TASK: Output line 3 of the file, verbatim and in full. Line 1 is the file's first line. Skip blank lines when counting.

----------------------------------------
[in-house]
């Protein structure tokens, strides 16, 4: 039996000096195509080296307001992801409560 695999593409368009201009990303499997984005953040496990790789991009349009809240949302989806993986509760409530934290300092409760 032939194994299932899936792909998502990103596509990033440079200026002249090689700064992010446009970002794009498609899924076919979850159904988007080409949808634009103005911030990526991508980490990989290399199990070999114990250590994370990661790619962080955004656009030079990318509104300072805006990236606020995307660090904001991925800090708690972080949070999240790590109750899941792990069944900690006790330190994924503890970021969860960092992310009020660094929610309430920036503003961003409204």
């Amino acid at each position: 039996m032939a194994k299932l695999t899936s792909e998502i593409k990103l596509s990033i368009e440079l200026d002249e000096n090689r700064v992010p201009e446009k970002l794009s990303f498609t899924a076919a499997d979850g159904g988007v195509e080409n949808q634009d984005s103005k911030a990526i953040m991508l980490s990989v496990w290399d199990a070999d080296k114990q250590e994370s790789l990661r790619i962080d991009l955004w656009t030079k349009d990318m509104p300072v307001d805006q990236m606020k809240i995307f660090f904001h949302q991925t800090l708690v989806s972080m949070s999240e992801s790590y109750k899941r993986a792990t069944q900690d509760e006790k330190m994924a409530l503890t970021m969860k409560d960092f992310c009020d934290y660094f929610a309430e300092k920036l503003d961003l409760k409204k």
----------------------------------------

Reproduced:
């Amino acid at each position: 039996m032939a194994k299932l695999t899936s792909e998502i593409k990103l596509s990033i368009e440079l200026d002249e000096n090689r700064v992010p201009e446009k970002l794009s990303f498609t899924a076919a499997d979850g159904g988007v195509e080409n949808q634009d984005s103005k911030a990526i953040m991508l980490s990989v496990w290399d199990a070999d080296k114990q250590e994370s790789l990661r790619i962080d991009l955004w656009t030079k349009d990318m509104p300072v307001d805006q990236m606020k809240i995307f660090f904001h949302q991925t800090l708690v989806s972080m949070s999240e992801s790590y109750k899941r993986a792990t069944q900690d509760e006790k330190m994924a409530l503890t970021m969860k409560d960092f992310c009020d934290y660094f929610a309430e300092k920036l503003d961003l409760k409204k």